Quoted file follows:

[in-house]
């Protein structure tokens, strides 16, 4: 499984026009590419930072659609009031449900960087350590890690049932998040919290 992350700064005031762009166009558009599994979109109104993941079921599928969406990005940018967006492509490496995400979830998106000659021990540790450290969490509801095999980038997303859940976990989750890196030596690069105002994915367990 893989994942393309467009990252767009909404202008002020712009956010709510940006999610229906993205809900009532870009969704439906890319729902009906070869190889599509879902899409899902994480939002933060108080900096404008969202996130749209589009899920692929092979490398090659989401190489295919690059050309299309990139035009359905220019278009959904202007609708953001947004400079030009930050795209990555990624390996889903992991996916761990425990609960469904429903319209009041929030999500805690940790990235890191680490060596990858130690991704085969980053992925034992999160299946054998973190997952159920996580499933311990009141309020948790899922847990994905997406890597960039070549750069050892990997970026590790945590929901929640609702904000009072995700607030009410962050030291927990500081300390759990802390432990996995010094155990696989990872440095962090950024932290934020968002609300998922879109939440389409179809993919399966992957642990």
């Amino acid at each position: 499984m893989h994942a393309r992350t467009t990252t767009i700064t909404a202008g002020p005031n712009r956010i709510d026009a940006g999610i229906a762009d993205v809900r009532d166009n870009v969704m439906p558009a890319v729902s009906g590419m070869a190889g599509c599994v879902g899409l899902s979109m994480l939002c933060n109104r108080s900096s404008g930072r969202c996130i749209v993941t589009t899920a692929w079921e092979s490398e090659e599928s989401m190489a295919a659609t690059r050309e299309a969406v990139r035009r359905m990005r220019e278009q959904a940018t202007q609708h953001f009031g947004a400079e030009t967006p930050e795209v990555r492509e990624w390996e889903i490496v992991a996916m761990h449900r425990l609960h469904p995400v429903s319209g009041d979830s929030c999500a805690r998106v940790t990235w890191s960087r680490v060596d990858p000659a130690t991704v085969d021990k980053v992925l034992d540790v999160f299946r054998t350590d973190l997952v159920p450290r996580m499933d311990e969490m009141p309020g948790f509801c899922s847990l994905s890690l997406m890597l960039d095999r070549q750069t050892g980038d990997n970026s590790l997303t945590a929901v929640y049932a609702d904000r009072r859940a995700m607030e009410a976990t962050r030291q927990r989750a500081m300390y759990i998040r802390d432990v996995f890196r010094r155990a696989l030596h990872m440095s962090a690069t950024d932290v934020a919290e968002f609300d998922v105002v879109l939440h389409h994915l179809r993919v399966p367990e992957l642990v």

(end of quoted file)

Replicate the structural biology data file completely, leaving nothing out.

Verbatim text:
[in-house]
């Protein structure tokens, strides 16, 4: 499984026009590419930072659609009031449900960087350590890690049932998040919290 992350700064005031762009166009558009599994979109109104993941079921599928969406990005940018967006492509490496995400979830998106000659021990540790450290969490509801095999980038997303859940976990989750890196030596690069105002994915367990 893989994942393309467009990252767009909404202008002020712009956010709510940006999610229906993205809900009532870009969704439906890319729902009906070869190889599509879902899409899902994480939002933060108080900096404008969202996130749209589009899920692929092979490398090659989401190489295919690059050309299309990139035009359905220019278009959904202007609708953001947004400079030009930050795209990555990624390996889903992991996916761990425990609960469904429903319209009041929030999500805690940790990235890191680490060596990858130690991704085969980053992925034992999160299946054998973190997952159920996580499933311990009141309020948790899922847990994905997406890597960039070549750069050892990997970026590790945590929901929640609702904000009072995700607030009410962050030291927990500081300390759990802390432990996995010094155990696989990872440095962090950024932290934020968002609300998922879109939440389409179809993919399966992957642990």
């Amino acid at each position: 499984m893989h994942a393309r992350t467009t990252t767009i700064t909404a202008g002020p005031n712009r956010i709510d026009a940006g999610i229906a762009d993205v809900r009532d166009n870009v969704m439906p558009a890319v729902s009906g590419m070869a190889g599509c599994v879902g899409l899902s979109m994480l939002c933060n109104r108080s900096s404008g930072r969202c996130i749209v993941t589009t899920a692929w079921e092979s490398e090659e599928s989401m190489a295919a659609t690059r050309e299309a969406v990139r035009r359905m990005r220019e278009q959904a940018t202007q609708h953001f009031g947004a400079e030009t967006p930050e795209v990555r492509e990624w390996e889903i490496v992991a996916m761990h449900r425990l609960h469904p995400v429903s319209g009041d979830s929030c999500a805690r998106v940790t990235w890191s960087r680490v060596d990858p000659a130690t991704v085969d021990k980053v992925l034992d540790v999160f299946r054998t350590d973190l997952v159920p450290r996580m499933d311990e969490m009141p309020g948790f509801c899922s847990l994905s890690l997406m890597l960039d095999r070549q750069t050892g980038d990997n970026s590790l997303t945590a929901v929640y049932a609702d904000r009072r859940a995700m607030e009410a976990t962050r030291q927990r989750a500081m300390y759990i998040r802390d432990v996995f890196r010094r155990a696989l030596h990872m440095s962090a690069t950024d932290v934020a919290e968002f609300d998922v105002v879109l939440h389409h994915l179809r993919v399966p367990e992957l642990v």